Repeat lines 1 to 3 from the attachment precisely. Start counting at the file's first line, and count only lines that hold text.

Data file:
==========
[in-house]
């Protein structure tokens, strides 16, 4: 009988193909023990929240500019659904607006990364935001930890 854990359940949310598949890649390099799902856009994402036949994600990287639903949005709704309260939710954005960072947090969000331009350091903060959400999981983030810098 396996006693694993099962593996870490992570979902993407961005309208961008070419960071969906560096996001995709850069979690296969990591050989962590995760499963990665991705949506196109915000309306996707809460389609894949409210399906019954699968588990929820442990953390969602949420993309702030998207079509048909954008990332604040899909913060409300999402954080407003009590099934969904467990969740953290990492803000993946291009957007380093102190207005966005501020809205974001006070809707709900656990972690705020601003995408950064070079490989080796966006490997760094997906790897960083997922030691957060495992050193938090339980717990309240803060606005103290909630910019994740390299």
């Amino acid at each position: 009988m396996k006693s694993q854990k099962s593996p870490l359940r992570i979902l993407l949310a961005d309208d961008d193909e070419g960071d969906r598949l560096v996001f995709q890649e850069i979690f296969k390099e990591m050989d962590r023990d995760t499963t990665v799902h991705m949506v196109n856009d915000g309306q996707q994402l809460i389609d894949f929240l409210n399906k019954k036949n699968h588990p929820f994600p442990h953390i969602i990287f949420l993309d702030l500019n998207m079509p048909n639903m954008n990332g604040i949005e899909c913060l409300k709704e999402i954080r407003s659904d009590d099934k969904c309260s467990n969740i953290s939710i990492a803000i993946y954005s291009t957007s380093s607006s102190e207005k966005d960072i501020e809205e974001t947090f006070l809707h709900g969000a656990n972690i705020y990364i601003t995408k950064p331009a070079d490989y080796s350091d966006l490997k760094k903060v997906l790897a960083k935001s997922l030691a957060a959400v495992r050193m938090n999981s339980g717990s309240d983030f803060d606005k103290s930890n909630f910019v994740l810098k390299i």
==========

[in-house]
């Protein structure tokens, strides 16, 4: 009988193909023990929240500019659904607006990364935001930890 854990359940949310598949890649390099799902856009994402036949994600990287639903949005709704309260939710954005960072947090969000331009350091903060959400999981983030810098 396996006693694993099962593996870490992570979902993407961005309208961008070419960071969906560096996001995709850069979690296969990591050989962590995760499963990665991705949506196109915000309306996707809460389609894949409210399906019954699968588990929820442990953390969602949420993309702030998207079509048909954008990332604040899909913060409300999402954080407003009590099934969904467990969740953290990492803000993946291009957007380093102190207005966005501020809205974001006070809707709900656990972690705020601003995408950064070079490989080796966006490997760094997906790897960083997922030691957060495992050193938090339980717990309240803060606005103290909630910019994740390299």
């Amino acid at each position: 009988m396996k006693s694993q854990k099962s593996p870490l359940r992570i979902l993407l949310a961005d309208d961008d193909e070419g960071d969906r598949l560096v996001f995709q890649e850069i979690f296969k390099e990591m050989d962590r023990d995760t499963t990665v799902h991705m949506v196109n856009d915000g309306q996707q994402l809460i389609d894949f929240l409210n399906k019954k036949n699968h588990p929820f994600p442990h953390i969602i990287f949420l993309d702030l500019n998207m079509p048909n639903m954008n990332g604040i949005e899909c913060l409300k709704e999402i954080r407003s659904d009590d099934k969904c309260s467990n969740i953290s939710i990492a803000i993946y954005s291009t957007s380093s607006s102190e207005k966005d960072i501020e809205e974001t947090f006070l809707h709900g969000a656990n972690i705020y990364i601003t995408k950064p331009a070079d490989y080796s350091d966006l490997k760094k903060v997906l790897a960083k935001s997922l030691a957060a959400v495992r050193m938090n999981s339980g717990s309240d983030f803060d606005k103290s930890n909630f910019v994740l810098k390299i």